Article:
Blah. It’s not that I expected David Fincher to top his “Se7en” or “Fight Club”. I didn’t expect his latest film to be anything else than what it aspires for, namely suspense. But Christ, who knew Fincher had such a pedestrian movie in him! It’s not a bad movie per se; it’s certainly well crafted and it delivers a few thrills here and there, but it’s sadly unmemorable nonetheless. That’s what shocking to me. Even Fincher’s “lesser” movies had things which stuck with you, be it the final twist of “The Game” or Ripley’s unexpected suicide at the end of “Alien³”. “Panic Room”, though, is bound to be remembered only (if at all) for some fancy camerawork.

Jodie Foster stars as Meg Altman, a recently divorced woman who moves to a gigantic Manhattan house with her daughter Sarah (11 year old tomboy Kristen Stewart). A rich, paranoid old man used to live there, and he had a “panic room” installed, i.e. an impossible to open room equipped with security monitors giving a view of every corner of the building where one can hide in case of, say, an intrusion. And what do you know, on the very first night that Meg and Sarah move in, the house is attacked by three robbers! Thus begins a long, tense night the two locked in the panic room, while the thugs put to the test its alleged infallibility…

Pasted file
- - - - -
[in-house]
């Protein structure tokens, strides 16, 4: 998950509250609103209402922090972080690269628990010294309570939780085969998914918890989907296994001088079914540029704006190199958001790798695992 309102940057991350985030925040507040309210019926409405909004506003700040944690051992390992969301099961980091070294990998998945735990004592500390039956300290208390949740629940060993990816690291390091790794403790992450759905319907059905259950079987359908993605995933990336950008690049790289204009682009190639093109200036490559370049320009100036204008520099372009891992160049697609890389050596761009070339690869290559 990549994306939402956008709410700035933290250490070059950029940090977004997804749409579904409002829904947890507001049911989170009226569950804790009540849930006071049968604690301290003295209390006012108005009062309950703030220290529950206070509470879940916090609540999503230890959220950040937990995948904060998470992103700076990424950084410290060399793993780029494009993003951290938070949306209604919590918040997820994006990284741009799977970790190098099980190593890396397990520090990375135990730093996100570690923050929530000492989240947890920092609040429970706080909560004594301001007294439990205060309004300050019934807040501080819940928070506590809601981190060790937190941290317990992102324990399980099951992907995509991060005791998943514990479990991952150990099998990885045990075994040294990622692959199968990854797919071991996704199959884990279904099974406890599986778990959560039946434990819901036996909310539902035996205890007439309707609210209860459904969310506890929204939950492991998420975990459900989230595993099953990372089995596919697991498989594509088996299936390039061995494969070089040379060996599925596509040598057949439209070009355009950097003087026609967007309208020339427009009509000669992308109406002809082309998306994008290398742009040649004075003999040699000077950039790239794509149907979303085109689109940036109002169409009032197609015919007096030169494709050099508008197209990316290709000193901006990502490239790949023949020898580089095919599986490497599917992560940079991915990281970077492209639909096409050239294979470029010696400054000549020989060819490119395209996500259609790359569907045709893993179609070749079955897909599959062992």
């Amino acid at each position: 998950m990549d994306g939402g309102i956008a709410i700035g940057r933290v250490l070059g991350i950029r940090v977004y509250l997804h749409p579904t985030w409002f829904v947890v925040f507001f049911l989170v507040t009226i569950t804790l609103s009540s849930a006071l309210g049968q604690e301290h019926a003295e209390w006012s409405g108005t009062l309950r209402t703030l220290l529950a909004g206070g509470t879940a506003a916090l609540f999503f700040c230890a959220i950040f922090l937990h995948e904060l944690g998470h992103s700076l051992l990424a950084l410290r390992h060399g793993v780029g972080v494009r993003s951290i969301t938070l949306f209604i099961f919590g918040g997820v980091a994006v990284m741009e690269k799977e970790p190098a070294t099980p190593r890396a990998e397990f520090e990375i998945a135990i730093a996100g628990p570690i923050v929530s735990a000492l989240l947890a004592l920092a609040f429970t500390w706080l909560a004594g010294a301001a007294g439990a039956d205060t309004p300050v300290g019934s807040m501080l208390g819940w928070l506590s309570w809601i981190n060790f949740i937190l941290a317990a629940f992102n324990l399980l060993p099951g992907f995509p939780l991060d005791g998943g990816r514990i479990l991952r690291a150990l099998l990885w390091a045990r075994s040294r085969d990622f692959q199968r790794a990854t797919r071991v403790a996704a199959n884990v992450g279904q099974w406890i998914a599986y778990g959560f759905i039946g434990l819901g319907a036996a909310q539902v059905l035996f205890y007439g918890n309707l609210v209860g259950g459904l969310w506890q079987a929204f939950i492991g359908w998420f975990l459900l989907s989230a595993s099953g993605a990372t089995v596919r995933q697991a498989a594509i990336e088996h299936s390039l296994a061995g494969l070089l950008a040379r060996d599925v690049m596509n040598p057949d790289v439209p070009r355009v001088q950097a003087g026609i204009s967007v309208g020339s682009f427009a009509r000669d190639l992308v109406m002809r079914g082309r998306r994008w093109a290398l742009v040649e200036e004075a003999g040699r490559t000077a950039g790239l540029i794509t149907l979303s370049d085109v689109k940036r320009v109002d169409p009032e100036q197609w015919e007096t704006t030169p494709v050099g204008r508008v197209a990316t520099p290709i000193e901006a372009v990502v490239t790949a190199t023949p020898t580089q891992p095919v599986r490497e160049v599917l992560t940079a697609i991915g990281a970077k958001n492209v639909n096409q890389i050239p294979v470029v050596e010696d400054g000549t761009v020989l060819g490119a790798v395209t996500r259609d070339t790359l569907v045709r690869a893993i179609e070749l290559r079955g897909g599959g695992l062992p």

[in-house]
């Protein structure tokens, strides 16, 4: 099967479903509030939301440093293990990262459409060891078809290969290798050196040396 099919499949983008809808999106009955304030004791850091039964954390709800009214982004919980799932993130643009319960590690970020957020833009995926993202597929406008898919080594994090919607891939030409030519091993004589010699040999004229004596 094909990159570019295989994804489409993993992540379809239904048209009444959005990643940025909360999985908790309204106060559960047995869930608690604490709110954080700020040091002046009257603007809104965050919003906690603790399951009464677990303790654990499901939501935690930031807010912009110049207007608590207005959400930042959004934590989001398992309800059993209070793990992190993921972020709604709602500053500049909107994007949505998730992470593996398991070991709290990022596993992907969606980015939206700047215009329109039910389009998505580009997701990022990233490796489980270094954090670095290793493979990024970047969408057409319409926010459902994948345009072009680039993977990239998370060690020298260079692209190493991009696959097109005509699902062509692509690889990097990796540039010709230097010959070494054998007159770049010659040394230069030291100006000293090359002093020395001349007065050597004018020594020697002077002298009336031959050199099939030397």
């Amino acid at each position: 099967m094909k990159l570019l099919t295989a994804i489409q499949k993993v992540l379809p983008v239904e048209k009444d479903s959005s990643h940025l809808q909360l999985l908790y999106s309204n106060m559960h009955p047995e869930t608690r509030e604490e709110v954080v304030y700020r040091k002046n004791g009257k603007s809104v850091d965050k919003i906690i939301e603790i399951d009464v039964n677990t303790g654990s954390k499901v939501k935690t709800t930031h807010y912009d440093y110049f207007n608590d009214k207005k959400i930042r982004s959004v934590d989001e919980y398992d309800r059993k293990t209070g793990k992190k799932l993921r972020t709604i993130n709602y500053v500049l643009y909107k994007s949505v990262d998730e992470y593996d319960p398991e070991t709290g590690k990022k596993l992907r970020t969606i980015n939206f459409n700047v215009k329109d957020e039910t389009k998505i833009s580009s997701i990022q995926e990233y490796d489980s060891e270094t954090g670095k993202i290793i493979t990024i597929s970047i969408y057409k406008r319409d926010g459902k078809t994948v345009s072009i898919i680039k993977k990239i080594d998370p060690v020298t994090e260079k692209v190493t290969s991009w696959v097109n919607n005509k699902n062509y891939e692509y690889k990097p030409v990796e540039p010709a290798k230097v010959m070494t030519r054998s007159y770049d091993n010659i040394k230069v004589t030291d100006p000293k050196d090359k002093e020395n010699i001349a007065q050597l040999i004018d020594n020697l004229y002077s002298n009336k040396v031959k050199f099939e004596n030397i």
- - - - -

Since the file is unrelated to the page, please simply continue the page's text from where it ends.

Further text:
That’s it, that’s the story. We don’t even get to know the characters, though we do get a extended scene in which the girls take a tour of the house. I guess this is necessary to establish the geography of the premises of the remainder of the film but it also illustrates the film’s main problem: it’s more interested in its set than in its characters. I know this is just a cat-and-mouse thriller, not a psychological study, but by giving us almost no insight into who the characters are, it’s harder to invest ourselves in their ordeal. I didn’t find myself caring much about their well being. And anyway, they’re in an impossible to open room, what’s to fear?